Try Cookiebot for free today and scan your website to know all cookies and similar technologies, both first and third party.


Cookiebot, CCPA and cookies


The California Consumer Privacy Act (CCPA) is setting the bar for the rest of the US when it comes to data privacy rights. For now, only California residents will enjoy the newfound empowerment and ownership over their personal information, but the rest of the nation is looking west.

As an example of the country-wide impact of the CCPA, Microsoft announced in November 2019 that it will not only comply with CCPA consumer rights in California but will expand them to all US customers.

The CCPA’s extraterritorial scope means that if a company in New York or Texas collects the personal information of more than fifty thousand California residents annually, they are obligated to comply with the CCPA.

Collecting the PI of fifty thousand individuals per year may sound like a lot of data – but considering that the definition of personal information in the CCPA is so expansive that it includes cookies and IP addresses, a lot of companies might find themselves liable for compliance.

It is likely that a lot of companies all over the world will reach this threshold, have their data practices fall under the definition of sale and be obligated to achieve compliance with the CCPA.

That’s because simply having third party cookies and trackers on your company’s website might make you liable for CCPA compliance.

This is why you should sign up to Cookiebot for free today.


Cookiebot and CCPA cookies

Cookiebot is a global leader when it comes to consent management and cookie compliance for websites.

Our technology is built for the specific purpose of uncovering all cookies and similar trackers on websites, so the end-users can be empowered with a real choice of consent, as required by the European General Data Protection Regulation that came into force in May 2018.

Cookiebot also offers CCPA compliance for businesses and their websites.

Take a look at what CCPA compliance entails here.



With the CCPA, cookies are regulated in the US in a whole new way.

With the CCPA, cookies have a new legal reality in the US.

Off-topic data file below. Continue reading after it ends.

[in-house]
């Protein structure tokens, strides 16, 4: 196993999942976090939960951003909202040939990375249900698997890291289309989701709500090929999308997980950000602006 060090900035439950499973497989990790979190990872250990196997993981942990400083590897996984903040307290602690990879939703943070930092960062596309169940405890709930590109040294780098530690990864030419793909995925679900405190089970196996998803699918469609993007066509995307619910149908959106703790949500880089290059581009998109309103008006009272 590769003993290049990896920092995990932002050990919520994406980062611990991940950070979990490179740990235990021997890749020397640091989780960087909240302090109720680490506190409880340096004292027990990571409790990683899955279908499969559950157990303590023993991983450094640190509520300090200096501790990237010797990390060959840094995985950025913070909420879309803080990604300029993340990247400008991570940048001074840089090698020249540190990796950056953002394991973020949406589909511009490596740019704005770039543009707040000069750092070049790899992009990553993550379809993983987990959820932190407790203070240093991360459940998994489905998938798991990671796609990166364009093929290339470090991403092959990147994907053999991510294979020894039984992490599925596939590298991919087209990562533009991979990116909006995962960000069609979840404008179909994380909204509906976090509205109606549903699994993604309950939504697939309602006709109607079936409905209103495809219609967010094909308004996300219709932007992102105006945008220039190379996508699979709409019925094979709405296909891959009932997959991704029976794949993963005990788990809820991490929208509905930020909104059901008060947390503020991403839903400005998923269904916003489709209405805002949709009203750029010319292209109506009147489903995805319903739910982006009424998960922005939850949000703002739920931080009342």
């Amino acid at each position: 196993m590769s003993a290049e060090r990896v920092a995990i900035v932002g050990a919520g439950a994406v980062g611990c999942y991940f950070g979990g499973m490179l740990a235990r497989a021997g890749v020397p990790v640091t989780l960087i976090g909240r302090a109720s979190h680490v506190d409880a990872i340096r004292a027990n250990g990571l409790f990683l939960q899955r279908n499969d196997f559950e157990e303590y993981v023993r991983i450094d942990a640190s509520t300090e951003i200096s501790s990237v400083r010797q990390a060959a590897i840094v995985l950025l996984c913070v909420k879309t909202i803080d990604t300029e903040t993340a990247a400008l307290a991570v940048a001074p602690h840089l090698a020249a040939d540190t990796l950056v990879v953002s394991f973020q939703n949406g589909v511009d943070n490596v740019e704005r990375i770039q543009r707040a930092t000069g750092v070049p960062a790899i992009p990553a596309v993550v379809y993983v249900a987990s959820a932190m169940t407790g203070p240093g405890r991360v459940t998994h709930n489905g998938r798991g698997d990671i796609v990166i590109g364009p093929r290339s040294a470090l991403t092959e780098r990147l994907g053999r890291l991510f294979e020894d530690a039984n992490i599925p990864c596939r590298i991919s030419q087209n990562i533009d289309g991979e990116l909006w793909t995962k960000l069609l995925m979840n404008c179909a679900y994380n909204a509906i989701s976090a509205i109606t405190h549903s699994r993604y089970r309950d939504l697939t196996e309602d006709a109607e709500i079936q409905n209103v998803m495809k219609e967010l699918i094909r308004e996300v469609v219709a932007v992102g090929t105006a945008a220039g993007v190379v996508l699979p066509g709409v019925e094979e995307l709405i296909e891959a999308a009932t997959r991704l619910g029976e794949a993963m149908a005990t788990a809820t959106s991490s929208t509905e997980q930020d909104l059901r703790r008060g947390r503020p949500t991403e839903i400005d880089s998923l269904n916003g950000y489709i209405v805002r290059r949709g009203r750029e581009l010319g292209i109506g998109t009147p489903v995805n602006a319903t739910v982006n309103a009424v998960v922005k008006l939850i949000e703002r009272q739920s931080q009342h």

Cookiebot is bringing its area of expertise – automated deep website scans and end-user consent management - to California, so that businesses can be sure to know exactly how their online domains collect personal information from their consumers, what third parties are present on their website, as well as enabling end-users to exercise their right to opt out of having their data sold to third parties.

Cookiebot is a software-as-a-service product that is highly customizable to the needs of every business. Simply sign up and integrate Cookiebot on your website with a few strings of JavaScript.

Using Cookiebot, websites can obtain CCPA compliance with the required Do Not Sell My Personal Information link.

Cookiebot’s geolocation configuration makes it easy for companies to comply with both the CCPA and the EU’s GDPR depending on where in the world their end-users are located.

Know more about the core functions of Cookiebot here.

Sign up to Cookiebot today to try automatic website scans and cookie blocking to protect the privacy and personal information of your end-users.


Resources


What is the CCPA?

How do I achieve CCPA compliance?

What is CCPA personal information?

What are the new CCPA rights?

What is the GDPR?

How can I sign up to Cookiebot?

Report by Cookiebot on third party tracking on EU government websites.

California Lawyers Association on possible CCPA enforcement and interpretation

Microsoft on expanding the CCPA to rest of the US

Real Time Bidding, Brave and the British data protection authority (ICO)

New CCPA configuration 

Cookiebot offers CCPA compliance!